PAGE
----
Great Danes and Kennel Cough (Symptoms + Treatment)

Great Danes are one of the most recognizable dog breeds around. Their huge size and loveable disposition make them ideal family pets, but just like any pet, Great Danes are susceptible to certain illnesses. One common illness is kennel cough, an infection that may be viral or bacterial and affects the dog’s lungs.

great dane taking care of cat
Great Dane dog using a stethoscope on a cat isolated on white background. big dog on reception at veterinary doctor in vet clinic. Pet health care and animals concept

Also known as canine infectious respiratory disease or infectious tracheobronchitis, kennel cough is an airborne pathogen that causes inflammation of the upper respiratory organs and the throat. Although usually not serious, kennel cough may be more serious for Great Danes that are already immunocompromised, unvaccinated, young, or geriatric.

There are two strains of kennel cough: bordetelle bronchiseptica, which is a bacterial infection, and parainfluenza, which is a viral infection.

In both cases, symptoms of kennel cough typically manifest in the following:

  • Occasional coughs
  • Some sneezing or gagging
  • Runny nose
  • Coughing up white foam
  • Exhibiting a “goose honk” sound while coughing

In standard cases, symptoms usually last about ten days and the condition can be easily managed after a trip to the veterinarian. In some cases, though, symptoms may be more severe, in which case owners should prepare themselves for a more serious prognosis and potentially higher veterinary costs. Here are a few symptoms that may indicate that your Great Dane is suffering from a more severe case of kennel cough:

  • Nasal discharge
  • Difficulty breathing
  • Severe congestion
  • Difficulty breathing
  • Constant coughing
  • Lethargy
  • Decreased appetite

In either circumstance, if you suspect that your Great Dane has caught a case of kennel cough, it is necessary to make an appointment with your veterinarian. Kennel cough is highly contagious and untreated symptoms in more severe cases may lead to pneumonia or even death.

If you and your Great Dane go to the vet due to a suspected case of kennel cough, the veterinarian will conduct an examination to confirm. Prior to arriving, you should make your veterinarian aware that you suspect kennel cough. This will allow them to prepare their clinic space for intake of a potentially infectious dog. Once you arrive and if kennel cough is diagnosed, your veterinarian will create a treatment plan. After this treatment plan is made, symptoms typically last 5-6 days or less in normal cases.

Causes of kennel cough

great dane eating part of bone
picture of a great dane puppy who is chewing at a pig’s ear

As mentioned, kennel cough is extremely contagious and therefore not all that uncommon. Places where this infection can easily spread quickly include dog kennels, boarding facilities, animal shelters, doggie daycares, dog grooming facilities, veterinary clinics, and even dog parks. Even though dogs are running around in the fresh air at a dog park, all it takes is coming into contact with one infectious dog for yours to be at risk, or for your dog to pick up a stick that was just in another dog’s mouth.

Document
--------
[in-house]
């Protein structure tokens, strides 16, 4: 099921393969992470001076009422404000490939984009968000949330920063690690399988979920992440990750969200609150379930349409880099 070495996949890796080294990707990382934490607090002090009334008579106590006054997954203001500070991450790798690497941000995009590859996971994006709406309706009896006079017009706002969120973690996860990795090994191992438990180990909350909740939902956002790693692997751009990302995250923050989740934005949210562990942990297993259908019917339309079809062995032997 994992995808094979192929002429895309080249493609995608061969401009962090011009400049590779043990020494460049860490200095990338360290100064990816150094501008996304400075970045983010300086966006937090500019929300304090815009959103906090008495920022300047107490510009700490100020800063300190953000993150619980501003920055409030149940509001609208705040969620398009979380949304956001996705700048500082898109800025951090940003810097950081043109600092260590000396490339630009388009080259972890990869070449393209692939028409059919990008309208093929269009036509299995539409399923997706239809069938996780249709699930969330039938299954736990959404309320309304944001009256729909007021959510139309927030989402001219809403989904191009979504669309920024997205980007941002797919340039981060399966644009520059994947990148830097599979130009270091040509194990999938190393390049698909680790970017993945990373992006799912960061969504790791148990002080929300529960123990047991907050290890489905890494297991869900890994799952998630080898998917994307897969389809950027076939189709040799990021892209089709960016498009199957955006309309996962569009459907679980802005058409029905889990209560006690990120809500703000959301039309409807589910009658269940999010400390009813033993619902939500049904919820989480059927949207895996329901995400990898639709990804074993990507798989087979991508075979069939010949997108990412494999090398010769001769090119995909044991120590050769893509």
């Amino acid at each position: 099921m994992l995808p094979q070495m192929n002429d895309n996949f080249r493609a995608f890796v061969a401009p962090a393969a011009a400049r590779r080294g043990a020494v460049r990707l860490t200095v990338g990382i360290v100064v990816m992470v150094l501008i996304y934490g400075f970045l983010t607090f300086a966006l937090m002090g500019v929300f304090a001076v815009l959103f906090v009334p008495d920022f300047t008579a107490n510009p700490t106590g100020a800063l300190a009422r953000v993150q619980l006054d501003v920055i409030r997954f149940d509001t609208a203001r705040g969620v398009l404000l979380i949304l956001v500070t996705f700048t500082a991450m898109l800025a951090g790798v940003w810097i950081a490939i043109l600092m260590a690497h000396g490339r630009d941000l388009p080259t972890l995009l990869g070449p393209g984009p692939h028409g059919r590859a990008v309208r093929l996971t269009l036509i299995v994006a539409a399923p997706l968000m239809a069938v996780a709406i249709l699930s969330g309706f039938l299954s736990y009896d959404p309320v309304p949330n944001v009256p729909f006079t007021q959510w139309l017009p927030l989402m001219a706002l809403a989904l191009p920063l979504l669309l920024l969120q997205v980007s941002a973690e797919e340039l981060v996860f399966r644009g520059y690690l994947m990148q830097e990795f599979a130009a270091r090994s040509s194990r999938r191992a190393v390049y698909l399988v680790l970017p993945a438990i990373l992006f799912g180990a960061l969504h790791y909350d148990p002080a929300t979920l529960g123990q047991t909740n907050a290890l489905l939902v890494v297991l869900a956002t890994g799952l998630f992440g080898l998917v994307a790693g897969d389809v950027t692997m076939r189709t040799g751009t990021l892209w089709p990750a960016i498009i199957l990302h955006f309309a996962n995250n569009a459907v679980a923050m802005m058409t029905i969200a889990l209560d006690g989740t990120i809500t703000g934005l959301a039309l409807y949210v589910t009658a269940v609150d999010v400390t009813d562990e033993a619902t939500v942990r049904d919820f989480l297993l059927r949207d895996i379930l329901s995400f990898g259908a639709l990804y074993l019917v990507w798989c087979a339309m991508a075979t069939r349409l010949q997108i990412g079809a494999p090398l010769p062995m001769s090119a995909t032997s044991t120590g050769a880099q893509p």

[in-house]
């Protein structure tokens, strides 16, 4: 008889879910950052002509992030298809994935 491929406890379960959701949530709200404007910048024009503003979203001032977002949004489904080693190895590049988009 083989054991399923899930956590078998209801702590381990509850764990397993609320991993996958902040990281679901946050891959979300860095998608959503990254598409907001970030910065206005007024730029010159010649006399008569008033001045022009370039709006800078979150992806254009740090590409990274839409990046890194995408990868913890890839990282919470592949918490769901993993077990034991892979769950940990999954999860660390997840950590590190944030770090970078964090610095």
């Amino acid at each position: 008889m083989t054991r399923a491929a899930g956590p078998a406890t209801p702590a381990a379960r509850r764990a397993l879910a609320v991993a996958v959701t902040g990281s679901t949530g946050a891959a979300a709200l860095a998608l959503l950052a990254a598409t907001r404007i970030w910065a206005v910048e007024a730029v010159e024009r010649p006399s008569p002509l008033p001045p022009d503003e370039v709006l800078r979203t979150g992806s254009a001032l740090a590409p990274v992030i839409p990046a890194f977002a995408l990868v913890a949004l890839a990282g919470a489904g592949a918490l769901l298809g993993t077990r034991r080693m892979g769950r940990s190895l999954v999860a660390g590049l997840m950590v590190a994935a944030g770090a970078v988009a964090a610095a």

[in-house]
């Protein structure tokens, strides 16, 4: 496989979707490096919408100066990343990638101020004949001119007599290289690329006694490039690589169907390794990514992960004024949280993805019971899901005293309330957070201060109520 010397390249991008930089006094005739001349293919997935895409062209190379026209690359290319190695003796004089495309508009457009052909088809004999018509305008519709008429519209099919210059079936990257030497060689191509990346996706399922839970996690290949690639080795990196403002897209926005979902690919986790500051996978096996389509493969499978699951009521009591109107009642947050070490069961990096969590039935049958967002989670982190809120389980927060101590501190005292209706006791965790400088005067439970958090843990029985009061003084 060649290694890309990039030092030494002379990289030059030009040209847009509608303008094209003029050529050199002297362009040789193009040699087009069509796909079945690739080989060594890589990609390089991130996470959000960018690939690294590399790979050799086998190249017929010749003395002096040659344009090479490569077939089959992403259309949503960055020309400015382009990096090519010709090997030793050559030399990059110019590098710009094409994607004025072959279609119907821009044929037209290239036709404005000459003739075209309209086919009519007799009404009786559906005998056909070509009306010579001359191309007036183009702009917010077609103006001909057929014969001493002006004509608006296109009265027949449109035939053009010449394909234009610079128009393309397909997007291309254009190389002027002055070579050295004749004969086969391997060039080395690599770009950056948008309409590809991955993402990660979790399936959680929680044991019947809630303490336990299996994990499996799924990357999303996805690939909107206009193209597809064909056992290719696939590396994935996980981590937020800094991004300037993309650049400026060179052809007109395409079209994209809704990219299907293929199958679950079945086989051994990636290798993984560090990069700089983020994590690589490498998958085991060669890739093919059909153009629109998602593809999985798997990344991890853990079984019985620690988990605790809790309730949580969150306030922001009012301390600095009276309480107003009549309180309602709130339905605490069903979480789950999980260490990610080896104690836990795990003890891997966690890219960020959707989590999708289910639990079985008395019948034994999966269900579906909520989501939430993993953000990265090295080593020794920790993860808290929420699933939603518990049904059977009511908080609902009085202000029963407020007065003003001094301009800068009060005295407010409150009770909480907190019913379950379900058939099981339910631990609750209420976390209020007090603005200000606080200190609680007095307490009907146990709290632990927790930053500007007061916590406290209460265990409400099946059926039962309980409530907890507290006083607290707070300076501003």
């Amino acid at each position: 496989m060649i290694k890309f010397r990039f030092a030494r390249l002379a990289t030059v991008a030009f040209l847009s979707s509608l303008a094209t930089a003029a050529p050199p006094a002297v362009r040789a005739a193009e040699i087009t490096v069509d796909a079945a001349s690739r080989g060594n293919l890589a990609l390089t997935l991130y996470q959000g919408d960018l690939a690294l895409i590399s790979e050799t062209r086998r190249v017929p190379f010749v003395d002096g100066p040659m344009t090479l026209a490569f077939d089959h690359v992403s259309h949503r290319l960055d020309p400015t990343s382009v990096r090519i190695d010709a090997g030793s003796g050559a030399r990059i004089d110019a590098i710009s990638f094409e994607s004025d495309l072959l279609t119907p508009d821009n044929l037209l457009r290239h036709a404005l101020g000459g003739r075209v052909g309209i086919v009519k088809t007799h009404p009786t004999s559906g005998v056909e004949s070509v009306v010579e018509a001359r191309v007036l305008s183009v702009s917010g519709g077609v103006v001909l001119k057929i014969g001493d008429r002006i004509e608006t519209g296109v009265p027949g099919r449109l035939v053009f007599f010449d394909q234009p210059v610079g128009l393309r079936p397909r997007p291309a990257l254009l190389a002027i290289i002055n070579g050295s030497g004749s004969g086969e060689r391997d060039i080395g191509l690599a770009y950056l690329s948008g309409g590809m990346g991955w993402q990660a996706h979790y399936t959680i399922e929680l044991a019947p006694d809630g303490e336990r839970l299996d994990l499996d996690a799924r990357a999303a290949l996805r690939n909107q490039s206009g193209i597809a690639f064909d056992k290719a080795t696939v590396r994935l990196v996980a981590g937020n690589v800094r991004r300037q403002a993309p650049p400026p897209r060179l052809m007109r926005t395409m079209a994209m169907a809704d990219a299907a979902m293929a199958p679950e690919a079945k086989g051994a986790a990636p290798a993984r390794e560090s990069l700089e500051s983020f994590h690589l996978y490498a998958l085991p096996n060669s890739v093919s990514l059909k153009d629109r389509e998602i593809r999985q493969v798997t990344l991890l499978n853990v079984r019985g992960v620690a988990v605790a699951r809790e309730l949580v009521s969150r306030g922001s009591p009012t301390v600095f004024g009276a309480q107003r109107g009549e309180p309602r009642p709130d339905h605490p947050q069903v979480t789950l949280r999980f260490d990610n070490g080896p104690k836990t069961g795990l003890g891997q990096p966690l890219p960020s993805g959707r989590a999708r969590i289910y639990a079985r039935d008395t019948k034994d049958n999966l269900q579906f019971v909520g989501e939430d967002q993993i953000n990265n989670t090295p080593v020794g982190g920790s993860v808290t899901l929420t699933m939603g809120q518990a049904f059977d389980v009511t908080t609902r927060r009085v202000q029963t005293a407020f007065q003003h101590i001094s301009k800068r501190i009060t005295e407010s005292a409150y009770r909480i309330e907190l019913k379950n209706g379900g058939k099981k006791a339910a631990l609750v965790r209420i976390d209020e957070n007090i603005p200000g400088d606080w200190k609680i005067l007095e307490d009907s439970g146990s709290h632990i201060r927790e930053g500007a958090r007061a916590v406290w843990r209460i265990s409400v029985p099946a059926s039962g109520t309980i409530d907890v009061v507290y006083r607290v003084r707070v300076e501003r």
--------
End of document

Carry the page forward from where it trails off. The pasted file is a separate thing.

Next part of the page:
In more confined environments, its important to be aware that bacteria can survive on surfaces for up to 48 hours. Additionally, humans can transmit and carry the illness to dogs on their clothes. It can also be transmitted on sticks,

Bacteria can survive on surfaces for up to 48 hours, people can also transmit it on their clothes. Disease can also be transmitted on toys, beds, food, and water dishes. An infected dog may bark, sneeze, or cough near another dog, releasing contagion into the air and putting your dog at risk.

How to cure kennel cough

great dane sleeping with owner
Big great dane sleeping under blanket beside boy feet

If you suspect that your Great Dane has kennel cough, the first thing to do is make an appointment with your veterinarian. At the appointment, your vet will ask about your dog’s recent contact history, the length of time your dog has been experiencing symptoms, and gauge their severity. A standard physical exam is performed, which includes listening to the lungs and evaluating the coughing. While there are specific bacterial culture and viral isolation tests available to confirm the diagnosis, in most cases these steps aren’t necessary as kennel cough is fairly easily diagnosed by a professional. Owners may still request them, however.

In most cases, the prognosis for a healthy Great Dane with a case of kennel cough is excellent; there is no need to fear that your beloved pet will become seriously ill. However, if your Great Dane is immunocompromised, unvaccinated or not up to date with its vaccines, young, or elderly, there may be greater cause for concern. In this case, your veterinarian may order blood work and X-rays, especially if pneumonia is a concern. Bloodwork and X-rays can also rule out other diseases such as a collapsing trachea, heart disease, heartworm, or canine influenza.

Other potential infection agents include mycoplasma, canine adenovirus 2 (CAV2), and canine respiratory coronavirus.

If your Great Dane is diagnosed with kennel cough, it will need to be isolated for at least fourteen days, possibly longer depending on the severity of the infection. Upon receiving a positive diagnosis, you may wonder if you are at any risk as the owner of a Great Dane with kennel cough. Although not impossible, it is very rare for a case of kennel cough to spread to humans. However, immunocompromised humans should take some precautions if their Great Dane develops kennel cough, such as by wearing a mask when in the same space as or around your Dane, or enlisting the help of a fully healthy family or friend.